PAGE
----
Big banks don’t have a lot of friends these days, but in a letter to the Government Accountability Office last week, Sens. Tom Carper (D-DE) and Mark Kirk (R-IL) showed that there are at least some people on Capitol Hill willing to stand up and make sure giant financial firms get a fair shake from the government.
The GAO is currently writing the second half of a two-part study analyzing the funding advantage that large banks have over smaller institutions. The “funding advantage” refers to the ability of large institutions to borrow at lower rates than their smaller competitors, which in turn allows them to lend at lower rates while retaining the same profit margin.
The first of the two studies, released last year, confirmed that during the financial crisis from 2007 to 2009, large banks benefited disproportionately from the federal bailout, and were able to borrow at rates considerably lower than those offered to smaller competitors. The second report, expected later this year, will try to assess just how much of an ongoing funding advantage big banks enjoy, and how much of it is due to the public’s impression that the government won’t let them fail. Both reports were mandated by the Dodd-Frank financial services reform bill.
In their letter, Sens. Carper and Kirk expressed concern that GAO might not be using an “apples to apples” comparison when it assesses banks with assets over $500 billion, and laid out a sizeable list of factors that they want the GAO to begin to consider in the report, which investigators have already spent many months on.
Professor Cornelius K. Hurley, director of the Boston University Center for Finance, Law & Policy, said the letter seemed to him to be written in order to “throw sand in the gears” of the study process. “The letter seeks to divert the GAO from its assigned specific task of measuring the benefit from being TBTF [too big to fail] into a much broader assessment of the efficacy of Dodd-Frank,” he said.
A spokesperson for Sen. Carper said, “The senators just want to make sure that the next stage of the GAO report has the full context by using the most current data available.”
Federal lawmakers and regulators have publicly claimed that no bank is too big to fail, and regulators have been putting in place mechanisms meant to make it possible to conduct an orderly liquidation of a failed megabank in the event of a problem.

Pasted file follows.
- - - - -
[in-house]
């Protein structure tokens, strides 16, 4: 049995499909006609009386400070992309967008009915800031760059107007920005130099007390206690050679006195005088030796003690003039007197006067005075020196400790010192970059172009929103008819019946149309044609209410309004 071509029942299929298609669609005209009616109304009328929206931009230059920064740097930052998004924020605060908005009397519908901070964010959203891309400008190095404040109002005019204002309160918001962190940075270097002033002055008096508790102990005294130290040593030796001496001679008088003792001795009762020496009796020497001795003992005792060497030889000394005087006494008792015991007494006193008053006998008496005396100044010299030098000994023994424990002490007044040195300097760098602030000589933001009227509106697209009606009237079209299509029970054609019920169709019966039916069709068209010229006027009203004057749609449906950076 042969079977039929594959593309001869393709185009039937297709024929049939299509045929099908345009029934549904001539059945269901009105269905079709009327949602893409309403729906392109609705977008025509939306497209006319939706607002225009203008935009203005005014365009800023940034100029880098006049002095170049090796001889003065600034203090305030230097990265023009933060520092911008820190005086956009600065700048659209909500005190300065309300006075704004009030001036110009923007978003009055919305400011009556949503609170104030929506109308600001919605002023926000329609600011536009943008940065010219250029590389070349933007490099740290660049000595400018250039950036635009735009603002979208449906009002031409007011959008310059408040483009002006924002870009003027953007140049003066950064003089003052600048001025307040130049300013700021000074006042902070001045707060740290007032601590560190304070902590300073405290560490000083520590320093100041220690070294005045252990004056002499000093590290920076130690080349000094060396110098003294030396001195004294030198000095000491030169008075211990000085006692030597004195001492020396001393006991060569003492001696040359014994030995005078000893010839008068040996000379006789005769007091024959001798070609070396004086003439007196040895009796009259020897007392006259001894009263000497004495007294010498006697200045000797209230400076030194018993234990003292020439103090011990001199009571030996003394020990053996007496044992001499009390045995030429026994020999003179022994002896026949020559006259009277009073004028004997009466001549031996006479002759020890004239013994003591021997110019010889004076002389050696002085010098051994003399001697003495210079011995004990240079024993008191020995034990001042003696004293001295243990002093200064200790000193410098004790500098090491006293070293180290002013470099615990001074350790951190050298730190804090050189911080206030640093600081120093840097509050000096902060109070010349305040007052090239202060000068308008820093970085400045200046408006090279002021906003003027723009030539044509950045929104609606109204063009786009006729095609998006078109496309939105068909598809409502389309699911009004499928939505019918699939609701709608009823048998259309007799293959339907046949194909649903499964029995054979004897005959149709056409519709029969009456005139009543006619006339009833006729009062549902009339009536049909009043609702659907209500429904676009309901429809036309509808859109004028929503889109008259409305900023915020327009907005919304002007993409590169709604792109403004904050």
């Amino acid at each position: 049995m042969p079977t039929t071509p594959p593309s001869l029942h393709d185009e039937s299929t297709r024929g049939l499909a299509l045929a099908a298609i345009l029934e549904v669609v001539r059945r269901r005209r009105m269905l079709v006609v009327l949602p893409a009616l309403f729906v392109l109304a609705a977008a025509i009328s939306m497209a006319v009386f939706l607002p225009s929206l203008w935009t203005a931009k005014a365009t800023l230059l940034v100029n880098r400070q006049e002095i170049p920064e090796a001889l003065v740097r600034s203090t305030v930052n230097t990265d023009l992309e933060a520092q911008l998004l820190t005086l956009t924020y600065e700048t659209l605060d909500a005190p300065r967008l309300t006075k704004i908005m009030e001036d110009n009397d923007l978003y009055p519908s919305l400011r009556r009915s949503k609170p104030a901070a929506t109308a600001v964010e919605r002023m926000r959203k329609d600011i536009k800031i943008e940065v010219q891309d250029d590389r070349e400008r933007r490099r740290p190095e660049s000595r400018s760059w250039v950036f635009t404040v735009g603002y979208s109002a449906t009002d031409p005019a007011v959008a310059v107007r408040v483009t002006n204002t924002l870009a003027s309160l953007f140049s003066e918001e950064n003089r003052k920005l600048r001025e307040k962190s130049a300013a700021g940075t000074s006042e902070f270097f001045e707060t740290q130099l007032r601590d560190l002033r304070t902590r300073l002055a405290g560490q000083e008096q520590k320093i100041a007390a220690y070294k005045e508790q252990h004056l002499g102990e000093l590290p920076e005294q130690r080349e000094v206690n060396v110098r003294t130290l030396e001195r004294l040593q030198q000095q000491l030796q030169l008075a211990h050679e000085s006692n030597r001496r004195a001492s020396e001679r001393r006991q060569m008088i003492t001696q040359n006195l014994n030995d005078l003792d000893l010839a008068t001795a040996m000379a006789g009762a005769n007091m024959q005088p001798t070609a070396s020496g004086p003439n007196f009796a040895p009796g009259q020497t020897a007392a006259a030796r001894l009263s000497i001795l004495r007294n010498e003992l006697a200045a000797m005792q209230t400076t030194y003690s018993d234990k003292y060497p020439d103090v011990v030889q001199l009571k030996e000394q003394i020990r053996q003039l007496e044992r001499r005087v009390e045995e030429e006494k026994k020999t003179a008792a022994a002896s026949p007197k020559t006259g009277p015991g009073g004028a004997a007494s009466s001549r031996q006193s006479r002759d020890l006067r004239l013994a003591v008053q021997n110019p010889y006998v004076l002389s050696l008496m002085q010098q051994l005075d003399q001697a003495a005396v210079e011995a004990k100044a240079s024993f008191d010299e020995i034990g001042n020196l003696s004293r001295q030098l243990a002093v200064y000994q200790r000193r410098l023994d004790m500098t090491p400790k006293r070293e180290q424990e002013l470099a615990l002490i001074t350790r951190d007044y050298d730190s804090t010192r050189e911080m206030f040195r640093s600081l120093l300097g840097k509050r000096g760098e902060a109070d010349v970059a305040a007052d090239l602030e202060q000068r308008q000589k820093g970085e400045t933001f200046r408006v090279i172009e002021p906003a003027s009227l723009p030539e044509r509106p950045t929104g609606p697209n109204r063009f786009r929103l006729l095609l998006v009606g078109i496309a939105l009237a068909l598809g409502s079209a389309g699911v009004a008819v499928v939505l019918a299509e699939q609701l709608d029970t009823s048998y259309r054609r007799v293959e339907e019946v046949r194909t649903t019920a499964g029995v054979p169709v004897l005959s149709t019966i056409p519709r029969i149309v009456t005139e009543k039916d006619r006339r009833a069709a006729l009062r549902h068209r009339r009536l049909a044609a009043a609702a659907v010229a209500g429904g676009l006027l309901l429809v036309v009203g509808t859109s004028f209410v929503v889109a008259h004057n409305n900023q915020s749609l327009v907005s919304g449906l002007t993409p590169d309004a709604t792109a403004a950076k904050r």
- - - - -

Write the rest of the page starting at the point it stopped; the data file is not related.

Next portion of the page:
Detractors believe that in the event of a huge bank’s failure, the government would have no choice but to prop it up. And regulations have not helped alter that perception. A handful of the biggest banks in the country have been designated “systemically important financial institutions,” which makes them subject to more stringent regulation; but, at the same time, the designation reinforces the public’s impression that the government recognizes the importance of their stability to the broader U.S. economy.
Large banks have good reason to be concerned about what the GAO will find. Recent studies released by the Federal Reserve Bank of New York and the International Monetary Fund have both found that an implicit government subsidy exists for the largest banks.
If GAO were to determine that a subsidy exists in the U.S., it would not trigger any immediate action. However, it would add weight to claims by lawmakers and others that the largest financial institutions must either be more strictly regulated or be forced to break themselves up into smaller entities.
The push against the largest banks has been led by Sens. Sherrod Brown (D-OH) and David Vitter (R-LA), who both support tougher regulation for the financial giants. The second GAO report is not expected until the summer. Whether the additional requests by Carper and Kirk will delay it is not clear at this point.
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